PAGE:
|Instead of thinking...
|Try these instead!
|I can’t do this.
|If I keep learning and trying, I’ll be able to do it.
|I’m terrible at this.
|What can I learn to get better at this skill?
|This is too hard.
|If I practice, it will get easier.
|They are better at this than me.
|What can I learn from them?
|This is good enough.
|Is this my best work?
|I give up.
|I need to try a different approach to succeed.
As writers, it’s all too easy to slide down the slippery slope of comparison, especially on social media. The next time you’re sitting down to work on your next chapter or craft a brilliant story but you’re feeling doubt, try printing out some growth mindset charts and hang them in your space. Our minds are what limit our potential, so let’s keep them open and flowing with creativity!
So now that we know what the growth mindset is, let’s see how it can help us as writers.
You will always keep learning.
Since the growth mindset teaches us to keep learning and trying even when we fail, we will always strive to be better writers. Your inner voice won’t say, “I’m terrible at this, I quit!” Instead, you’ll keep writing, reading, studying the craft, and studying other authors. You’ll never regret the time you spent doing so.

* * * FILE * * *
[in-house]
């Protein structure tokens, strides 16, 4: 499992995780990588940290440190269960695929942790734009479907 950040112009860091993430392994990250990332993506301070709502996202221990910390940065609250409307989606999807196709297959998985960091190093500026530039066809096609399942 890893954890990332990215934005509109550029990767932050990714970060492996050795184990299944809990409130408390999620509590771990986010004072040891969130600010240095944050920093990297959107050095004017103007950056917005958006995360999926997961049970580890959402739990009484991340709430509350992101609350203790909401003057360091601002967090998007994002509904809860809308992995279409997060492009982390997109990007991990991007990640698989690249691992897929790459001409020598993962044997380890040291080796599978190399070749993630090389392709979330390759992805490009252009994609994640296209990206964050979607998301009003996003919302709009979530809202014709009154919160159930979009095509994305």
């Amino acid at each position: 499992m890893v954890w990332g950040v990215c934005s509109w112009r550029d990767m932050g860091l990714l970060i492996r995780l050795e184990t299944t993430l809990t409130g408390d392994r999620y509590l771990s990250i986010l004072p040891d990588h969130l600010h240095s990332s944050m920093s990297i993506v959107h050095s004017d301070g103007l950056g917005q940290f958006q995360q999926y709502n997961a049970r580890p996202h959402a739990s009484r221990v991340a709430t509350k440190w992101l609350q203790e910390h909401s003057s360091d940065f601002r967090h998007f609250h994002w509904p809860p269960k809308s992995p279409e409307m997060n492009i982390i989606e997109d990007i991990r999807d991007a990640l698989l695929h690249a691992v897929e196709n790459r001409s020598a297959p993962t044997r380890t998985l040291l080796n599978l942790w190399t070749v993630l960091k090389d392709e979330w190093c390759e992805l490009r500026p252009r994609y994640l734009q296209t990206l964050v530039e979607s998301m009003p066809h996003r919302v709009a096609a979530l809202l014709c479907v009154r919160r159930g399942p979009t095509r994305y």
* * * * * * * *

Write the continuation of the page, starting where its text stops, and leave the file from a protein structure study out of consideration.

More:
I have spent hours and hours reading short fiction and short story writing tips to improve my flash fiction skills since my background is in poetry. I was feeling rather bored with poetry and loved reading short fiction, and I had a desire to write it. At first, I felt like I was terrible at writing prose and I had no good ideas. But after a lot of reading and studying the craft of flash fiction, I’ve had six pieces published so far, and this is only the beginning! Read, study, learn. The time spent will be a great investment, trust me.